This can’t be the right way,” I say to myself as I turn onto a gravel road in Greenwich, NY. After driving a mile past fallow farmland, I spot a small, hand-painted sign hanging from a tree that reads “Owl Pen Books.” I park in the grass near the orderly Greek Revival-style residence at the front of the property and walk around the dry-stacked stone wall to the outbuildings in the rear. Established maple trees shade the well-maintained grounds, which are accentuated by blossoming flower beds and rocky outcroppings.
In 1960, Barbara Probst started selling used books here on her chicken farm. She named the operation Owl Pen Books after she bought an antique cast-iron owl and hung it outside her farm’s pigpen. Seven years later, Probst gave up raising fowl and expanded the bookshop into an approximately 3000-square-foot structure across the yard. Fast-forward 20 years, and its “new” owners are Edie Brown and Hank Howard, that latter of whom is a former Skidmore College biology professor.
The hinges of the screen door squeal as I step into the former chicken coop. Neatly organized bookshelves fill the low-ceilinged interior. The mismatched chairs invite customers to plop down with a book in the blaring silence. The work table in the center of the space doubles as a checkout counter. The signs are all handwritten, including one that reads, “Help Fight TV—Buy A Book.” Owl decor is displayed throughout. Even the outhouse, named Chalet de Nécessité, exudes homespun charm.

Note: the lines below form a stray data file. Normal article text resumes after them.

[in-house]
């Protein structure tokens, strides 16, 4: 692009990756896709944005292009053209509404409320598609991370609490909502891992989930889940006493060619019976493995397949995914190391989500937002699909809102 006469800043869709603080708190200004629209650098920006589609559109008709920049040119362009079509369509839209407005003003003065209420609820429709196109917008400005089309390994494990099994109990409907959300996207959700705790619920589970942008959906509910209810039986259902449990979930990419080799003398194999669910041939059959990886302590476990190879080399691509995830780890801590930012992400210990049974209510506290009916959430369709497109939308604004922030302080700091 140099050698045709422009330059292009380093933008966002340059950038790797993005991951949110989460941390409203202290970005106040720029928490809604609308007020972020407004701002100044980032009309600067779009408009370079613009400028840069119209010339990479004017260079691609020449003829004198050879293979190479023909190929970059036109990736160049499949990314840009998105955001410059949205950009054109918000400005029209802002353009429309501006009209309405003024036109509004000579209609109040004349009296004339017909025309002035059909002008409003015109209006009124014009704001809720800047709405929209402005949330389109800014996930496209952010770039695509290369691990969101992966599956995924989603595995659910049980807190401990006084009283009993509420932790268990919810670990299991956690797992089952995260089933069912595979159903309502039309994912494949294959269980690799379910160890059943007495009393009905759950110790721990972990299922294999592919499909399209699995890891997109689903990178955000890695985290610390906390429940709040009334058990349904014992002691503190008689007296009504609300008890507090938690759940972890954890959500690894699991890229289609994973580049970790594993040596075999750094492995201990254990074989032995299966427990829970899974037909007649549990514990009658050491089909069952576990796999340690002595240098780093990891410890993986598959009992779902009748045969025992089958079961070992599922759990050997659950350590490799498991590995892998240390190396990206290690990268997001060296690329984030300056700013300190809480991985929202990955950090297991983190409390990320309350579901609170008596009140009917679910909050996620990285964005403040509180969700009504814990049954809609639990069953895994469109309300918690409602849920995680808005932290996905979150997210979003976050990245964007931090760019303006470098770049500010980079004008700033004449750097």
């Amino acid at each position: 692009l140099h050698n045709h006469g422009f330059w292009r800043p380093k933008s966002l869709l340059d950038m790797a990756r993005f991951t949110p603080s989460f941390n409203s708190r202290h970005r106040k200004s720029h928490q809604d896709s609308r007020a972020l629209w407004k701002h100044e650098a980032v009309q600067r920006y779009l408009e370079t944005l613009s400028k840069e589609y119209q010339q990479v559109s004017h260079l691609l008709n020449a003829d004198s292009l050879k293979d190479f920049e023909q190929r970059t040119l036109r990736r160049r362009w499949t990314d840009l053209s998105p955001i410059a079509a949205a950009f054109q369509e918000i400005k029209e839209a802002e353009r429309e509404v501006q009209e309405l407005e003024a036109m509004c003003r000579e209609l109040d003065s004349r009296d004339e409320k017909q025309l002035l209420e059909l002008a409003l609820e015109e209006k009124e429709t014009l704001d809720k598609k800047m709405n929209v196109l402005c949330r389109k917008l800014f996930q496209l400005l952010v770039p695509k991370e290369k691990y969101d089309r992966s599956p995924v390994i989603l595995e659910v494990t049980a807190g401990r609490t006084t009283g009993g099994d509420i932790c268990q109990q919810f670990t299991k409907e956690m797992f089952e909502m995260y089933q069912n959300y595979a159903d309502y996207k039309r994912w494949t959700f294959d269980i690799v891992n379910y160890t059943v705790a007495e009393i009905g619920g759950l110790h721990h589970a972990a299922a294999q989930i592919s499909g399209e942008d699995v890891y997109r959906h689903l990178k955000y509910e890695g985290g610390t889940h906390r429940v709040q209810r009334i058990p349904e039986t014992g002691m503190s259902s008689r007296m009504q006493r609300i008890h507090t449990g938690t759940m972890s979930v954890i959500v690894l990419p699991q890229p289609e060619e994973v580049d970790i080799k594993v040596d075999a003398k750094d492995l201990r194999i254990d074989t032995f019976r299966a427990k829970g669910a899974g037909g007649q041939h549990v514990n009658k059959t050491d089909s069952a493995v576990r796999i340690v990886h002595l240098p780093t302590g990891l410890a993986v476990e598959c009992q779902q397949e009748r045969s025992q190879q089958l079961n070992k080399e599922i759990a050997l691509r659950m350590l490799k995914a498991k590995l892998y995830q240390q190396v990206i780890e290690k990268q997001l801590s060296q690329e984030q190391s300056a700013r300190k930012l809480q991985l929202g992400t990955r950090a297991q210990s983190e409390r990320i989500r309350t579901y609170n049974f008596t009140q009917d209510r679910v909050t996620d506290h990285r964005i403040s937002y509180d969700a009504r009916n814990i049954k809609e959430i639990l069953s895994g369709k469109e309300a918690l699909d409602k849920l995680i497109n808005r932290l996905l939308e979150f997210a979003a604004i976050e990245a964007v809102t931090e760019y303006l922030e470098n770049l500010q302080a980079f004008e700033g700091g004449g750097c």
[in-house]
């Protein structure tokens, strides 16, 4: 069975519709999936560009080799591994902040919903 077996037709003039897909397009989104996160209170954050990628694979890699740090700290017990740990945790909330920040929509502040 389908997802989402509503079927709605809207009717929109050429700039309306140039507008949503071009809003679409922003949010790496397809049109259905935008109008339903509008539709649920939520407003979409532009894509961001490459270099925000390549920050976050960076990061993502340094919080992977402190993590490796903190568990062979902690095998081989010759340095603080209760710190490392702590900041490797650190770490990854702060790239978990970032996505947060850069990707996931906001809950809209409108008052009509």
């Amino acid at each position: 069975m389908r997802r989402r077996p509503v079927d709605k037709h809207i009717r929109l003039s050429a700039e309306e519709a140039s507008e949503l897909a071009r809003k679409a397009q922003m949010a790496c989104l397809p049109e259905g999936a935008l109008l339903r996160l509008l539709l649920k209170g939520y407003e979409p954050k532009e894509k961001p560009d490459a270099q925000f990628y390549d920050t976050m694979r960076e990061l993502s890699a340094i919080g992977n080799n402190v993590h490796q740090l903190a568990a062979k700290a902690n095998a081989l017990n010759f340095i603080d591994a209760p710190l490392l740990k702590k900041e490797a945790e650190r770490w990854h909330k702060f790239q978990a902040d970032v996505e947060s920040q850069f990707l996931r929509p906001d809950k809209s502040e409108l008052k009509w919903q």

The shop has an estimated 100,000 secondhand volumes in its stacks, with a particularly robust collection of history, gardening and children’s books. Open from May through October, the Owl Pen has a devoted fan base among the region’s seasonal and year-round residents, some of whom have been customers since Probst’s tenure. Rebecca Bramer of Queensbury has visited the Owl Pen since she was a child and now brings her nine-year-old son there. “There’s no other place like it,” she tells me. “We come at least once or twice a summer.”
Technology has only expanded the bookstore’s clientele. “I have no complaints about the Internet,” Brown says, noting that online sales account for about three-quarters of the Owl Pen’s business. “It lets you buy things that we’d never sell in the store.” As Howard and Brown approach retirement, Brown’s hopeful that the shop will find a third owner, as it did when she and Howard stepped in. In the meantime, the sound of the screen door will continue to mark the arrivals and departures of delighted book lovers. Can’t wait ’til May!